Overview and context
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Nationally Determined Contribution (UNFCCC website)
Grenada is a small island state with a parliamentary democracy, which gained independence from the UK in 1974. It is a member of the Commonwealth of Nations, with the British Monarch as head of the executive and part of the legislature, represented by the Governor General. The Prime Minister is head of Government and the legislature, which consists of the bicameral Parliament (Senate – 13 seats, 10 members appointed by the Government; House of Representatives – 15 seats, elected by popular vote in single-member constituencies for a five-year term). The Supreme Court of Grenada is the highest judicial body. The most recent elections were held on 2013 and the next are planned for 2018.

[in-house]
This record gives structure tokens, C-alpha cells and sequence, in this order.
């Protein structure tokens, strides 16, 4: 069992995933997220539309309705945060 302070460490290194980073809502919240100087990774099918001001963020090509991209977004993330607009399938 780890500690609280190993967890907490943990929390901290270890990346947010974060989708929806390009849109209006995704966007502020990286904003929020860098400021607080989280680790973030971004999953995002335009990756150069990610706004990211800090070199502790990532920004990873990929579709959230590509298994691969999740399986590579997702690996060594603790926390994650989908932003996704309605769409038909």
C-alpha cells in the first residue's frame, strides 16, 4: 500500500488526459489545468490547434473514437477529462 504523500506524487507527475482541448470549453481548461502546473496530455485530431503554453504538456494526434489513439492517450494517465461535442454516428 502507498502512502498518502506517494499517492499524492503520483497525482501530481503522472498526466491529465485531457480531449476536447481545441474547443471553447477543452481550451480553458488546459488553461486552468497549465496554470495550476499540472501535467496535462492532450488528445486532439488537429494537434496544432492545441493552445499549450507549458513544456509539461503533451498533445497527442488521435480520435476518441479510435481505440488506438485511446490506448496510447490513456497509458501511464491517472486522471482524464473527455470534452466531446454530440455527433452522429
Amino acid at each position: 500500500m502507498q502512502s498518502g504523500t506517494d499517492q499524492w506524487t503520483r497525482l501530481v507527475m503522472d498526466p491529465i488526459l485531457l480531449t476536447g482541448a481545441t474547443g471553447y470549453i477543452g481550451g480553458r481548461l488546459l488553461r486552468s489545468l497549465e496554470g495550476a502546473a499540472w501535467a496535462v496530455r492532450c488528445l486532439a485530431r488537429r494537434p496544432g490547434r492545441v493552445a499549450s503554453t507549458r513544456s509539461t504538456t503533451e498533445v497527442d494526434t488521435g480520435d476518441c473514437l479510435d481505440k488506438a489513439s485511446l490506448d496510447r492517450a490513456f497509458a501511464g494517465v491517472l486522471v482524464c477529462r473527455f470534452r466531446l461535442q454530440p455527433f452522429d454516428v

Legislative initiative power belongs to the Governor General representing the British Monarch and members of both parliamentary Chambers, except for legislative proposals concerning public finances and taxation, which are initiated by the government and must be first submitted before the House of Representatives. Under the ordinary procedure (non-finance legislation), bills are adopted by both Chambers, with the House of Representatives able to overturn a Senate rejection of a bill. Bills must be adopted by both Houses and receive Royal Assent from the Governor General before they can be published in the Official Gazette and become law.